The BMJ Today: Evacuation of children in World War II

georg_rogglaThe evacuation of civilians has been performed in many countries in times of war. The evacuation of civilians in Britain immediately after the outbreak of the Second World War was designed to save children from the risks associated with aerial bombing of cities by moving them to areas thought to be less at risk. Operation Pied Piper, which began on 1 September 1939, officially relocated more than 3.5 million people.

In Germany there was no large scale evacuation of civilians as there was in Britain. The German term used for the evacuation of children was Kinderlandverschickung, to avoid the term evacuation.

Evacuation also occurred in other countries. Some 70 000 children were evacuated from Finland, chiefly to Sweden, but also to Norway and Denmark.

This only got a lot of attention after a film in 2005, Mother of Mine by the award winning director Klaus Härö, which tackles that painful patch of history in the tale of 9 year old Eero, a child who increasingly feels abandoned by his biological Finnish mother, and yet who’s not attached to his Swedish surrogate mom. When he is returned to Finland, his confusion intensifies.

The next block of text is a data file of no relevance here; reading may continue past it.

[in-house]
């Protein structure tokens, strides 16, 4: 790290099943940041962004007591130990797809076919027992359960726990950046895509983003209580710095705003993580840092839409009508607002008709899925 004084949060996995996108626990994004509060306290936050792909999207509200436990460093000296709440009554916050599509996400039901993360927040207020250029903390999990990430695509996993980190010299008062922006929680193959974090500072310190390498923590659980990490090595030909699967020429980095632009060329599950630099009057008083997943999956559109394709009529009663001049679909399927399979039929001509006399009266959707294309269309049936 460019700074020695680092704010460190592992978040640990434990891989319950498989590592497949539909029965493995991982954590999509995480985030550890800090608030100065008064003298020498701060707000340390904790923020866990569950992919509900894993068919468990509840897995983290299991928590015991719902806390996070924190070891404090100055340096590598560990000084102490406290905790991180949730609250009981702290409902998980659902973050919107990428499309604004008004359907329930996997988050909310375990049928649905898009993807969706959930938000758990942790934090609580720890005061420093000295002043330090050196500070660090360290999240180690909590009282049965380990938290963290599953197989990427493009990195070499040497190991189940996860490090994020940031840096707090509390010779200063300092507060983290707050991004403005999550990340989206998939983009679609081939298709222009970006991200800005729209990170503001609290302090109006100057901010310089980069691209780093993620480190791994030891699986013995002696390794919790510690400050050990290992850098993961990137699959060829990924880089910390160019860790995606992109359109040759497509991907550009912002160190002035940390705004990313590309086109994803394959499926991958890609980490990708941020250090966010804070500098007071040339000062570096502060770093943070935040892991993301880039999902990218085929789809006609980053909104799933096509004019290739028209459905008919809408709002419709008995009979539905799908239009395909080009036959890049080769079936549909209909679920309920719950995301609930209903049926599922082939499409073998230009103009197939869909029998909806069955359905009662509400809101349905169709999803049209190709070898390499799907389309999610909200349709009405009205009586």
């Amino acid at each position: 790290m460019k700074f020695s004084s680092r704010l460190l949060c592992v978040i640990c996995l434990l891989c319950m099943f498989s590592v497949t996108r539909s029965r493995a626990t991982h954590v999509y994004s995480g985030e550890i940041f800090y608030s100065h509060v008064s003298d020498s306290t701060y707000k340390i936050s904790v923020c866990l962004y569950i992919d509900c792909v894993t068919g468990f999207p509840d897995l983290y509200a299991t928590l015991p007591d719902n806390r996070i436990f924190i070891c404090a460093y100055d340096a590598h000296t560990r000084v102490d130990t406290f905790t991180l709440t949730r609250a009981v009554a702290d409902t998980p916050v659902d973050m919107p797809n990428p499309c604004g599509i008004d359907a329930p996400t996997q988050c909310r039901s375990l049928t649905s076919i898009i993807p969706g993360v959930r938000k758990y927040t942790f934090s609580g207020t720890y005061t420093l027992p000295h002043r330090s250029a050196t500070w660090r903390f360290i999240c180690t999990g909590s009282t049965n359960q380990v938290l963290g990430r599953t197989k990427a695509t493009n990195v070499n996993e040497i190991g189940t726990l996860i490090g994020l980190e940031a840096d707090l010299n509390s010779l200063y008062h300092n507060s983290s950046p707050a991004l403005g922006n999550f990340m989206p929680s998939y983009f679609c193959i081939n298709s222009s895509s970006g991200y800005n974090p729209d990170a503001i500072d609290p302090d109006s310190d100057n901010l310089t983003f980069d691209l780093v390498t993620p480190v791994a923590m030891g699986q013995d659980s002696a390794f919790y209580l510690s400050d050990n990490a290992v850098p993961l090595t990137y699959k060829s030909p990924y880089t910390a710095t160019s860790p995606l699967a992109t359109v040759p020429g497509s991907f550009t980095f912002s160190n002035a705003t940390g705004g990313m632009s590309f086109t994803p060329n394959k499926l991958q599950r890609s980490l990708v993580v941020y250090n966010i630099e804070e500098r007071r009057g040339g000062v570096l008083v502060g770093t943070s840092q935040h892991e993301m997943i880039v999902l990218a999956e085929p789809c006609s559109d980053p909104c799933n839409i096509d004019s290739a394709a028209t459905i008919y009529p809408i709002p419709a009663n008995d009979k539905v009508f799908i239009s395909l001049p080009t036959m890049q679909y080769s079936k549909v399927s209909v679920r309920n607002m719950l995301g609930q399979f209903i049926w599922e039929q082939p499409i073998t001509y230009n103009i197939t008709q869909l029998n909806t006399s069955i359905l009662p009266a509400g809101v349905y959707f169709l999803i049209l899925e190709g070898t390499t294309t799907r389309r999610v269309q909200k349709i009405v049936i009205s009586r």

This film was followed by a public discussion wondering if the evacuation can be considered psychologically flawed, as the separations may have inflicted a greater damage on the evacuees than the damage suffered by those children who had remained with their parents in Finland.

This topic has now been addressed by Torsten Santavirta and colleagues. They performed a cohort study including 45 463 children born in Finland between 1933 and 1944. Evacuees in the sample were identified from war time government records.

The authors report that the Finnish evacuation policy was not associated with an increased overall risk of admission to hospital for a psychiatric disorder in adulthood among former evacuees. In fact, evacuation was associated with a marginally reduced risk of admission for any psychiatric disorder among men. Among women who had been evacuated, however, the risk of being admitted to hospital for a mood disorder was increased.

These gender differences aren’t easy to interpret. In an accompanying editorial, Derrick Silove highlights that maintaining the integrity of families should be a cornerstone of policies to protect children in war zones.

Georg Roeggla is an associate editor for The BMJ.